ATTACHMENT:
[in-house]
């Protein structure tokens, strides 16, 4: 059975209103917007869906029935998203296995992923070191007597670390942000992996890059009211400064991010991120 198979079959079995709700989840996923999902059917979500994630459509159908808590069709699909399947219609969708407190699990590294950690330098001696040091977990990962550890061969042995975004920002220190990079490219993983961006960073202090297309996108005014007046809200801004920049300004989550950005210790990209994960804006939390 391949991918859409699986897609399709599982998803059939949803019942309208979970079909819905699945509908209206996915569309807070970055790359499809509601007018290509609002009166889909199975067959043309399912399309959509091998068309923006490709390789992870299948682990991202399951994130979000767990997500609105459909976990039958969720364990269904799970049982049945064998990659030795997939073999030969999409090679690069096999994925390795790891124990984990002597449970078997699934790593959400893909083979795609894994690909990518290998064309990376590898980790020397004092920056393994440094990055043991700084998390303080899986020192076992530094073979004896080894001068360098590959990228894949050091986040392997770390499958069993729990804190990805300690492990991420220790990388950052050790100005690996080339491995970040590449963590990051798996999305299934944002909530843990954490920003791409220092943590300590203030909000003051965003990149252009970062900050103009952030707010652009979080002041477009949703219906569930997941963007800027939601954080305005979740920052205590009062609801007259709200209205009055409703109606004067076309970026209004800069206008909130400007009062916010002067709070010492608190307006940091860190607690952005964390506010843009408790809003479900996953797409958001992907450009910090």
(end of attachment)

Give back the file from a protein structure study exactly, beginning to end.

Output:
[in-house]
């Protein structure tokens, strides 16, 4: 059975209103917007869906029935998203296995992923070191007597670390942000992996890059009211400064991010991120 198979079959079995709700989840996923999902059917979500994630459509159908808590069709699909399947219609969708407190699990590294950690330098001696040091977990990962550890061969042995975004920002220190990079490219993983961006960073202090297309996108005014007046809200801004920049300004989550950005210790990209994960804006939390 391949991918859409699986897609399709599982998803059939949803019942309208979970079909819905699945509908209206996915569309807070970055790359499809509601007018290509609002009166889909199975067959043309399912399309959509091998068309923006490709390789992870299948682990991202399951994130979000767990997500609105459909976990039958969720364990269904799970049982049945064998990659030795997939073999030969999409090679690069096999994925390795790891124990984990002597449970078997699934790593959400893909083979795609894994690909990518290998064309990376590898980790020397004092920056393994440094990055043991700084998390303080899986020192076992530094073979004896080894001068360098590959990228894949050091986040392997770390499958069993729990804190990805300690492990991420220790990388950052050790100005690996080339491995970040590449963590990051798996999305299934944002909530843990954490920003791409220092943590300590203030909000003051965003990149252009970062900050103009952030707010652009979080002041477009949703219906569930997941963007800027939601954080305005979740920052205590009062609801007259709200209205009055409703109606004067076309970026209004800069206008909130400007009062916010002067709070010492608190307006940091860190607690952005964390506010843009408790809003479900996953797409958001992907450009910090």